Unfit for service. Another consequence of obesity and poor fitness.

Obesity and poor fitness, in combination or alone, have serious consequences on both an individual and societal level. This includes poor health now and in the future as well as an economic cost (in the billions per year!) that includes medical expenses as well as indirect costs such as increased absenteeism and lower productivity in the workplace.

This is particularly alarming in children since obesity at a young age sets up a cycle that leads to lower levels of activity that can make the condition worse over time. In both children and adults, overweight and obesity are associated with low physical fitness and many people who are at a “normal” weight are unfit as well.

Unfortunately, the common pattern of inactivity and obesity can limit the ability to function optimally at school, work, or in leisure-time activities. In fact, many young people are ineligible for military service because of physical limitations due to poor fitness and being overweight. This is the topic of my Health & Fitness column in the Aiken Standard this week.


Military fitness

A report from the Council for a Strong America finds that being overweight is the major reason that civilian military recruits are deemed medically unfit for service. Military training and service is physically demanding, requiring a high level of strength and endurance. These attributes are more likely to be lacking among overweight recruits.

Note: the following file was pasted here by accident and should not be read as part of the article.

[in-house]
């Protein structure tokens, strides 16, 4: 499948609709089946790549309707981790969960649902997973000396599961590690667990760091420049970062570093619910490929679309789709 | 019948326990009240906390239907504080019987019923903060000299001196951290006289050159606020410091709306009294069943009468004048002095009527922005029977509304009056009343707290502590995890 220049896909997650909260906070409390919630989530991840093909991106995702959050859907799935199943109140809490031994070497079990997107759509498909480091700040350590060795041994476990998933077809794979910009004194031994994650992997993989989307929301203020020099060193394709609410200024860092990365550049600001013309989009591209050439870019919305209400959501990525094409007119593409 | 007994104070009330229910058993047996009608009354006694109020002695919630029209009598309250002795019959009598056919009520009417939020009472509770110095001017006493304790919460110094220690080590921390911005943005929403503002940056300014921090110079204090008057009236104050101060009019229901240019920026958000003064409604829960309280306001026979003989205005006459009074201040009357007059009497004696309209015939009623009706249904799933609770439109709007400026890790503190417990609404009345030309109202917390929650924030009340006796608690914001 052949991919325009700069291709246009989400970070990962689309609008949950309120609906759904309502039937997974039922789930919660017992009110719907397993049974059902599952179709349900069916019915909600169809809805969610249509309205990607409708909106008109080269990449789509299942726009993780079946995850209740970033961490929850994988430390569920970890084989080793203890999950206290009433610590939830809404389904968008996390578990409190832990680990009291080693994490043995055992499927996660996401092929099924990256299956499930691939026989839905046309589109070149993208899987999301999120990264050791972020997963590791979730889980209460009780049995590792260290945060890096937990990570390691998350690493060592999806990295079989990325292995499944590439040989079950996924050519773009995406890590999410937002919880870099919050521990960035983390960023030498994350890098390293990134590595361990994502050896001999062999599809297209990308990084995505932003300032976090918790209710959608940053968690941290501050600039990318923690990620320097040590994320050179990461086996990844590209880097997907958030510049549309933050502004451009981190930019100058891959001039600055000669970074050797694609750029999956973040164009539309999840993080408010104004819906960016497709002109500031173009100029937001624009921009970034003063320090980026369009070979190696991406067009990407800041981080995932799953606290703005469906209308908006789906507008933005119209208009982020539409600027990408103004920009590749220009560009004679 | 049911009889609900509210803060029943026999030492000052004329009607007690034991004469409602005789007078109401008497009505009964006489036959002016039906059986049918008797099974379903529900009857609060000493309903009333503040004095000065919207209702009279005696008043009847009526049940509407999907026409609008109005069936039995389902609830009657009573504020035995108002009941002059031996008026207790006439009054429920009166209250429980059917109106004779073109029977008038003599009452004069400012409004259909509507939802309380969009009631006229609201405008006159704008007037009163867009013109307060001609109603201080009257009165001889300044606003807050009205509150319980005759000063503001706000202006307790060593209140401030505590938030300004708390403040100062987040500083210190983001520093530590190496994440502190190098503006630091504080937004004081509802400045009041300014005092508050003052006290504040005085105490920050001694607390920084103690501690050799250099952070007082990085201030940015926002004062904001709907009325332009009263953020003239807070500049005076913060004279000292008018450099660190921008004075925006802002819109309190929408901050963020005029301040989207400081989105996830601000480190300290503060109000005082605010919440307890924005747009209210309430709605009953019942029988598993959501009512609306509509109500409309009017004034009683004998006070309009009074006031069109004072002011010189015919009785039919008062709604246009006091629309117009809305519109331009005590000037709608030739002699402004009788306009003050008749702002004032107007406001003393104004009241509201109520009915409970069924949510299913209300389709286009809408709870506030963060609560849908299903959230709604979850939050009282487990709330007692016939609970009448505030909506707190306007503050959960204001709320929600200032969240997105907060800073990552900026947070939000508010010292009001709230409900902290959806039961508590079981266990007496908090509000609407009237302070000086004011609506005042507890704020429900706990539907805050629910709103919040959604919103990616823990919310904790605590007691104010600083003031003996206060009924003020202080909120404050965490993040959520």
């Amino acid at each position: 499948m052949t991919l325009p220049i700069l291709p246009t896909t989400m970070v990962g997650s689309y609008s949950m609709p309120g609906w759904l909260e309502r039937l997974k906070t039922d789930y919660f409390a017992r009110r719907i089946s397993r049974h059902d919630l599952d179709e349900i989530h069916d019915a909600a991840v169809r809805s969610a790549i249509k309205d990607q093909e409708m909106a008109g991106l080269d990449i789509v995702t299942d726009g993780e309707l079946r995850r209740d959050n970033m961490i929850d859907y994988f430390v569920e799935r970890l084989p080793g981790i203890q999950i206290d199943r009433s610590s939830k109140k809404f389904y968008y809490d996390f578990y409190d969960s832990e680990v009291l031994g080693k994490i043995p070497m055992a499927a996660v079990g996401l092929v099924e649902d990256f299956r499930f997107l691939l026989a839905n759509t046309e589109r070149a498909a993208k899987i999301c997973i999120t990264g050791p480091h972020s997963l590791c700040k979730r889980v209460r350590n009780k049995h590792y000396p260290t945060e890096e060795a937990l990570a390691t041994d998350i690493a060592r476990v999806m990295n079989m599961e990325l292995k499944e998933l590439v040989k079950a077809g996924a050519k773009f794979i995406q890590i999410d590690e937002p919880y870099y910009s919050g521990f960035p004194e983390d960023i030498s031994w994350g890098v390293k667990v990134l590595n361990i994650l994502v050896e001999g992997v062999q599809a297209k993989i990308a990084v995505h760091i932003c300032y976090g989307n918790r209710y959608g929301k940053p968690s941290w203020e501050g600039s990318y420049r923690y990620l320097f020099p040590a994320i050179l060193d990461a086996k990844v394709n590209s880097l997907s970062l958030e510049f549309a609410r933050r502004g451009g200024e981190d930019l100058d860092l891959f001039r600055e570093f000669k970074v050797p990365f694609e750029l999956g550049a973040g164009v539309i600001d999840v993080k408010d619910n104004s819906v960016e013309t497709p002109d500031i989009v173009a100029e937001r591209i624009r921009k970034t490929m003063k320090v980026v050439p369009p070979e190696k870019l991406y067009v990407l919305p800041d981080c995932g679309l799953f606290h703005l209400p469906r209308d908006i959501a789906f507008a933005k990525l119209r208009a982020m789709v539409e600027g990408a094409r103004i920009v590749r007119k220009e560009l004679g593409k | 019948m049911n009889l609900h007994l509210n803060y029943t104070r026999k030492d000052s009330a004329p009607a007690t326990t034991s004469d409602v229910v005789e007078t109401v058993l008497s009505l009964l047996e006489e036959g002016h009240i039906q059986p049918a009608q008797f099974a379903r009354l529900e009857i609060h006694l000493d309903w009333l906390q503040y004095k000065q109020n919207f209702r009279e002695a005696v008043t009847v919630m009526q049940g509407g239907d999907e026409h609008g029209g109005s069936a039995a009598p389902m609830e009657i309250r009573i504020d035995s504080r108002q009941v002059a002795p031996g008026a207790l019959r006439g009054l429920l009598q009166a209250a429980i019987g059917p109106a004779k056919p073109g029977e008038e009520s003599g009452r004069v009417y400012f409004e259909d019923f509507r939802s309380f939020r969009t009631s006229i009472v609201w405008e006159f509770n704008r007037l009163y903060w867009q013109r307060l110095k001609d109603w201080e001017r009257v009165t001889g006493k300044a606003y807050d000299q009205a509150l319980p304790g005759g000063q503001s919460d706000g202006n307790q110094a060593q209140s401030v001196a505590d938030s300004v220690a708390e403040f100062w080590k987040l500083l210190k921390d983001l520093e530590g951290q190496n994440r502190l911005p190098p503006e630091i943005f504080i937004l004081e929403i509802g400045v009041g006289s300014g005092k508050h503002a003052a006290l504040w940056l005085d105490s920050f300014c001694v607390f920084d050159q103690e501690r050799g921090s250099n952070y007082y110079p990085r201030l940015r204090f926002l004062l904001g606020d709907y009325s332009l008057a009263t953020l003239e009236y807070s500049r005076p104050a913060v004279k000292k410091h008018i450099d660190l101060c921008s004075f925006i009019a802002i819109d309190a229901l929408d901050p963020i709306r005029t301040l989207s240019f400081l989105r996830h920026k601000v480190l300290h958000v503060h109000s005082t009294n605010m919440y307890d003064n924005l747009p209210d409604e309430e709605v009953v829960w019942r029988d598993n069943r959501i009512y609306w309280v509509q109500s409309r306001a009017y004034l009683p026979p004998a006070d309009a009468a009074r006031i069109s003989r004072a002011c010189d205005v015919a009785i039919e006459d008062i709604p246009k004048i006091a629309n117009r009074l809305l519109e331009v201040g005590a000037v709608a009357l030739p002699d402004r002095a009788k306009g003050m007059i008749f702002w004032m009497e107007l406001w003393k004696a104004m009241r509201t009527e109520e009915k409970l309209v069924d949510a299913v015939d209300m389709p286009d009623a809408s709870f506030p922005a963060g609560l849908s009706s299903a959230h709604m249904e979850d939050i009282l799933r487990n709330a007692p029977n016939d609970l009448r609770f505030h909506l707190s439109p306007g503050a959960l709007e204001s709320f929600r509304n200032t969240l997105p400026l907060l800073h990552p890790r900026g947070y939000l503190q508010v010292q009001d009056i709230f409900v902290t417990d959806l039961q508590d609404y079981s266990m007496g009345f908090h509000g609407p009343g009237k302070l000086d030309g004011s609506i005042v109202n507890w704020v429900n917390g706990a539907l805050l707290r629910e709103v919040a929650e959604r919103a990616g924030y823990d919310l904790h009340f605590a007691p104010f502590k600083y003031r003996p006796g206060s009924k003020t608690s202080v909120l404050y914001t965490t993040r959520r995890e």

Equally troubling is the fact that poor physical fitness disqualifies a high percentage of young men and women who are at a “healthy” weight. A 2010 report, written by a panel of retired military leaders, raises these same concerns, and has the ominous title, “Too Fat to Fight.” (A follow-up report, “Still Too Fat to Fight,” suggests that the situation hasn’t improved).

Interestingly, this is not a new problem. Large numbers of draftees who failed the induction exams due to physical reasons during WWI and WWII resulted in changes in physical education and nutrition programs in schools. Poor fitness among American children also led to the formation of the President’s Council on Youth Fitness in the 1950’s and an emphasis on physical fitness testing and education among school-aged children. In recent years, participation in physical education has declined, resulting in the current generation of overweight, unfit young people.

A recent study also examines the impact of obesity and poor fitness on careers in the military. Not only are many young people disqualified from military service, those who do enter basic training are more likely to sustain injuries that delay or terminate their training. These injuries are more likely to occur in recruits who are obese and unfit at entry. Furthermore, the prevalence of obesity and lower levels of physical activity is higher in states in the south and southeast. Considering that these are among the states send the most recruits to basic training, this limits a great many people from potential military service.

Taken together, these reports suggest that the continuing trend of obesity and poor fitness among American children may have national security implications. This emphasizes the fact that schools are critical to improving the health and military-readiness of our children.

Changes to school lunch and physical education programs are needed, but this is not a new recommendation. In fact, nutrition and exercise recommendations for children and schools already exist, but they are not followed, largely for political reasons. Perhaps the current condition of poor health and fitness among military recruits will motivate our leaders to implement effective exercise and nutrition programs in schools.